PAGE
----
Building community to achieve net zero energy


In a study published in December, the Ontario Ministry of Energy, Innovation and Climate Change announced that electric vehicles will replace oil-based vehicles by 2040 in the province. The journey from zero to net zero, however, is an optimistic one. Many experts argue that getting there will require technological breakthroughs, structural changes and significant changes in cultural expectations around driving.

“My community knows this challenge — the question is, what will we do about it?” says Toronto University Professor Bonnie Clem. “[Public-private partnerships are an] example of this best practice, and what we have to do is find a way to transform the energy economy.”

Clem is a lecturer at the School of Environment and Sustainability at Toronto University and is the founder of Small Planet Toronto, a non-profit that aims to connect community members with entrepreneurs. The difference, she says, between an idea and a revolution is the impact it has on the infrastructure.

Clem explains that the power grid is the main structure for people getting energy, but she says part of the problem with distributing it is that it can be unreliable. “It’s either there or it’s not there, and people are realizing that once that starts to develop, then problems will arise and it will not be an efficient system,” she says.

She is therefore launching Opus One Solutions, a two-pronged approach to the problem of the grid. First, Opus One Solutions will create a website to make net zero energy central to the discussion, giving insight into what it means to reach zero. It will also launch a helpline, connecting callers with an executive.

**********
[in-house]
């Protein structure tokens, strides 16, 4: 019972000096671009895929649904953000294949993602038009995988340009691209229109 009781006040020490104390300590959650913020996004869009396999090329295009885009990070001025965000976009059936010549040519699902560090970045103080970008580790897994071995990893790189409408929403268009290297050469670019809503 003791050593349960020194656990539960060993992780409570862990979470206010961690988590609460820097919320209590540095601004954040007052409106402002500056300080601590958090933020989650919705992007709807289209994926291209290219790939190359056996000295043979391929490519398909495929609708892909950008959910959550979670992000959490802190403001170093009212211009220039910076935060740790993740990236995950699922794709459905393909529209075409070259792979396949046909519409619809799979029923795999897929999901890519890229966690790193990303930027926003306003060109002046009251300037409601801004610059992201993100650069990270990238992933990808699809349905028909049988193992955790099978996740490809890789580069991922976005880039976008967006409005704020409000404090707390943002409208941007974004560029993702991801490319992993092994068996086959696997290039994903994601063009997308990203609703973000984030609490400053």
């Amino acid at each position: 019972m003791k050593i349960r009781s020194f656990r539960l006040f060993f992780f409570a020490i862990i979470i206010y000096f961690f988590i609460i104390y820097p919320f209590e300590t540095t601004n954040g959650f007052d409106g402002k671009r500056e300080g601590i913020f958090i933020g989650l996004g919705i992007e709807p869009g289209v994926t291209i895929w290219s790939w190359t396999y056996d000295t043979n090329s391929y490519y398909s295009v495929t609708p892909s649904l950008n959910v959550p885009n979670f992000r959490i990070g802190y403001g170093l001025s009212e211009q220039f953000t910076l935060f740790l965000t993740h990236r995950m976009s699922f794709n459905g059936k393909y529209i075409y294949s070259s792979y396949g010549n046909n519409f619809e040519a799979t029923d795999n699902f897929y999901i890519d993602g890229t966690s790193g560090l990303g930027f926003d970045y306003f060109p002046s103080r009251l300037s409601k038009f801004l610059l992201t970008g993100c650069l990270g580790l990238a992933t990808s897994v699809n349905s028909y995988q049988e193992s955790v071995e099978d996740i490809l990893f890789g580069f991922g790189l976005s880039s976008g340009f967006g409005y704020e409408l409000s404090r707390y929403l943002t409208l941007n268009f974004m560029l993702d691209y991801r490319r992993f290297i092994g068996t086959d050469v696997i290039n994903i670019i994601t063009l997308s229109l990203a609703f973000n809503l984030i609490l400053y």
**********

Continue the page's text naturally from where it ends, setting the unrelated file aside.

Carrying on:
“We just want to give people a clear sense of what that actually means,” Clem says. “Those people that are really frustrated with their lifestyle are wondering how to improve it.”

Opus One Solutions’ approach is also creating a network of architects, engineers and innovators who are working on ways to adapt to net zero. The Community Advisory Committee, a group of community leaders involved in energy and water, is made up of representatives from organizations including the Catholic Archdiocese of Toronto, the Sustainable Housing Corporation and Expire Energy. Clem hopes that the initiative will expand into other Canadian cities and eventually “spread to the United States.”

“It’s a very appealing model, because not only is it taking all of these different sectors, some of which are nonprofit and some of which are not, and bringing together people from different levels of government and different parties, but the network is entirely community-based and community-driven,” she says.

You can donate to Opus One Solutions’ efforts, or get involved yourself by taking part in a community tour at the centre and visiting the project’s website.

For more:

How John Kerry made a US clean energy revolution happen

5 key lessons from Ted’s Green Challenge

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